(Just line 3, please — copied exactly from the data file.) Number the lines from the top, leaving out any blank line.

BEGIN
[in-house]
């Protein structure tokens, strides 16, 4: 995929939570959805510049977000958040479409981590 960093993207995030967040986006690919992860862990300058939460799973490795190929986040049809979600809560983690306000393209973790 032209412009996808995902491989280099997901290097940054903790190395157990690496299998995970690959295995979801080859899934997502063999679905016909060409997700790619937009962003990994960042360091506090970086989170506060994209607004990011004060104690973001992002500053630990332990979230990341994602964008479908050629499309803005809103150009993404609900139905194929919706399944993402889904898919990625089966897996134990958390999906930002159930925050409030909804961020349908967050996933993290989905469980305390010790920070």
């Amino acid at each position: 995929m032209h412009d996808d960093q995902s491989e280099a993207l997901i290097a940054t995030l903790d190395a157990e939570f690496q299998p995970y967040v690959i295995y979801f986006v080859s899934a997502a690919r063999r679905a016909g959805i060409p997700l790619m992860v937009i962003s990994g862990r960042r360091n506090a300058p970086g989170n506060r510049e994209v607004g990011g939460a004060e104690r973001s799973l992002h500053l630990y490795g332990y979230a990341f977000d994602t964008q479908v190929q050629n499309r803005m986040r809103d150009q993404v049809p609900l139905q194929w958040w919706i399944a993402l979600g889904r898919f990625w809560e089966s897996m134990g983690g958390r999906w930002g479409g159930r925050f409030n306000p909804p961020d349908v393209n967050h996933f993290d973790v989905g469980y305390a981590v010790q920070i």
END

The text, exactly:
């Amino acid at each position: 995929m032209h412009d996808d960093q995902s491989e280099a993207l997901i290097a940054t995030l903790d190395a157990e939570f690496q299998p995970y967040v690959i295995y979801f986006v080859s899934a997502a690919r063999r679905a016909g959805i060409p997700l790619m992860v937009i962003s990994g862990r960042r360091n506090a300058p970086g989170n506060r510049e994209v607004g990011g939460a004060e104690r973001s799973l992002h500053l630990y490795g332990y979230a990341f977000d994602t964008q479908v190929q050629n499309r803005m986040r809103d150009q993404v049809p609900l139905q194929w958040w919706i399944a993402l979600g889904r898919f990625w809560e089966s897996m134990g983690g958390r999906w930002g479409g159930r925050f409030n306000p909804p961020d349908v393209n967050h996933f993290d973790v989905g469980y305390a981590v010790q920070i």